SOLTRAIN Background

SOLTRAIN - Southern African Solar Thermal Training and Demonstration Initiative is a regional program on capacity building and demonstration of solar thermal systems in the SADC region. It is funded by the Austrian Development Agency and OFID.

SOLTRAIN started in 2009, and is currently in its fourth phase of cooperation with Botswana, Lesotho, Mozambique, Namibia, South Africa and Zimbabwe. 

The implementing agency of SOLTRAIN is AEE INTEC, an Austrian institute for applied research.

The local partners are the South African National Energy Development Insitute (SANEDI) and the Centre for Renewable and Sustainable Energy Studies (CRSES) from Stellenbosch University in South Africa, the Namibia Energy Institute from Namibia, the Bethel Business and Community Development Centre from Lesotho, the the National Company for Science and Technology Parks in Mozambique, Botswana University and Solar Industries Association in Botswana, the National University of Science and Technology (NUST) in Zimbabwe and last but not least the Southern African Development Community Centre for Renewable Energy and Energy Efficiency (SACREEE).

Aims, goals and results so far

The SADC region faces a huge power deficit due to lack of investment in the power sector. Over 80% of the electricity is generated from coal. A subsequent eminent disruption to the power supplies in the SADC Region is a major threat to the economic growth currently being experienced. Since a considerable share (40 – 50%) of the electricity is used for hot water preparation solar water heaters would be one of the major options in order to reduce the electricity demand and thus the environmental effects like CO2 emissions caused by fossil fuelled power plants. SADC member states have excellent solar irradiation with more than 2000 kWh/m² annual radiation and estimates from the International Energy Agency (IEA) suggest that solar thermal systems could meet about 70 – 80% of the regions low-temperature heating and cooling demand.

Due to these reasons, SOLTRAIN is designed to support and contribute towards the implementation of different energy policies of the target countries that enhance the use of solar thermal systems. Energy poverty negatively affects the circumstances of large numbers of people generally and particularly in the SADC Member States. There are close links between energy supply and practically all aspects of sustainable development such as access to water, agricultural and industrial productivity, health care, education, job creation, environmental pollution and climate change.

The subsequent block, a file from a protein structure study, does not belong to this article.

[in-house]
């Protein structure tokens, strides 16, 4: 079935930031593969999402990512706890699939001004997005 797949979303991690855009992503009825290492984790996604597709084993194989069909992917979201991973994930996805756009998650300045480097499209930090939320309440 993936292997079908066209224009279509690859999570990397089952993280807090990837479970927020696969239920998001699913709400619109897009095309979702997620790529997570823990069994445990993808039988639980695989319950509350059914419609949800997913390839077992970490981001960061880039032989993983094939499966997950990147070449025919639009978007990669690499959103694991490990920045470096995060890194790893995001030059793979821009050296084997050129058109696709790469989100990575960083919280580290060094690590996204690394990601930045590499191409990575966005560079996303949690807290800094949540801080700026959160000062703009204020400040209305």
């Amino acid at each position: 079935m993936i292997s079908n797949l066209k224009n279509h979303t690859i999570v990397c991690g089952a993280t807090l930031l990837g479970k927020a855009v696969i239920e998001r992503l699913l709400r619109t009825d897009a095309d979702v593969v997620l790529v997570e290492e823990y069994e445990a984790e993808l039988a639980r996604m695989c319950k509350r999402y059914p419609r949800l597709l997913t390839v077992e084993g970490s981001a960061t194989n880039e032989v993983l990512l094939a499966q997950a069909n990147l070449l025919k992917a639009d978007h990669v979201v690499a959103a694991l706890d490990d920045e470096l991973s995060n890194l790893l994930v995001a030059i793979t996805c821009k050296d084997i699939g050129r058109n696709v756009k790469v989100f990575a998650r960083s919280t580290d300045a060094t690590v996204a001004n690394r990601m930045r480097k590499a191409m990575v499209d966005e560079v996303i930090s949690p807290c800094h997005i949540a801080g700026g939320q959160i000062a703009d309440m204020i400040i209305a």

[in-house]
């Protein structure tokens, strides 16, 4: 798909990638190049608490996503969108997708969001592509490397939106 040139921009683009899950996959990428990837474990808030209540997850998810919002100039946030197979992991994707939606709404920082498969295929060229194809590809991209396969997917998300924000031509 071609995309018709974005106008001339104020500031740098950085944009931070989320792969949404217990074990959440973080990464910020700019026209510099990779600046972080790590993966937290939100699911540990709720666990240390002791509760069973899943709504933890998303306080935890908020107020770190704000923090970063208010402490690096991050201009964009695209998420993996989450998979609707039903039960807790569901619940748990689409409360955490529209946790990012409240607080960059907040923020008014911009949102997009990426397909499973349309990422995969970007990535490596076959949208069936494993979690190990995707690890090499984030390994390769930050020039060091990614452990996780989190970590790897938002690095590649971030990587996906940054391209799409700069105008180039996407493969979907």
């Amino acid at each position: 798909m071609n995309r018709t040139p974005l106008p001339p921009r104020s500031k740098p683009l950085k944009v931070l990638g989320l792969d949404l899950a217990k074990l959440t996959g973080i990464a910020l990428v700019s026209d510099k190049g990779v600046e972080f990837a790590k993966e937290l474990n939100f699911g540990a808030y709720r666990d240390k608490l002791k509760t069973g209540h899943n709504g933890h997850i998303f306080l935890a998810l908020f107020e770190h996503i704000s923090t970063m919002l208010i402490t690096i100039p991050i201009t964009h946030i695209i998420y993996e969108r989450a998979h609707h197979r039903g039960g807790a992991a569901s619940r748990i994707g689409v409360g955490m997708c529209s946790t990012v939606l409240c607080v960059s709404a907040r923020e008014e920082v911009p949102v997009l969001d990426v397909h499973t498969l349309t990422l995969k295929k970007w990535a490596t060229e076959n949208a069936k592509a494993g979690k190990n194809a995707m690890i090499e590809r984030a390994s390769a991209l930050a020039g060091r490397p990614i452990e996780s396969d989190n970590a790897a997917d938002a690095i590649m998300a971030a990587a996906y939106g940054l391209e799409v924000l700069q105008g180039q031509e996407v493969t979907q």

The focus of SOLTRAIN is to contribute towards reducing energy poverty by improving access to sustainable energies, specifically solar thermal solutions, and thus directly contributing to the realisation of SDG 7 and indirectly to SDG 1, SDG12 and SDG 13[1].

By the end of phase III, approximately 3,000 people were trained in 110 training courses and 326 solar thermal systems ranging from 2 to 600 m² collector area, per system, have been installed.

In order to support broad rollout programmes of solar thermal systems in all six participating countries, Solar Thermal Roadmaps and Implementation Plans were developed in broad stakeholder processes in close cooperation with policy (ministries and governmental bodies).The implementation of these roadmaps is one of the focal points of the current phase IV.

Results and expected outputs of Phase IV (2019 - 2022)

-       1,200 persons will be trained in 90 training courses in design, installation, maintenance and quality assurance of solar thermal systems

-       24 site visits with 250 participants will be carried out to show the potentials and results of solar thermal systems

-       6 national Solar Thermal Roadmaps (one per each country) are under implementation

-       6 annual solar thermal statistical data reports (one per each country) are available

-       100 solar thermal demonstration systems for various applications installed, in operation and quality checked and

-       at least 2,500 MWh of electricity saved and 430 tons of CO2 emission avoided annually.


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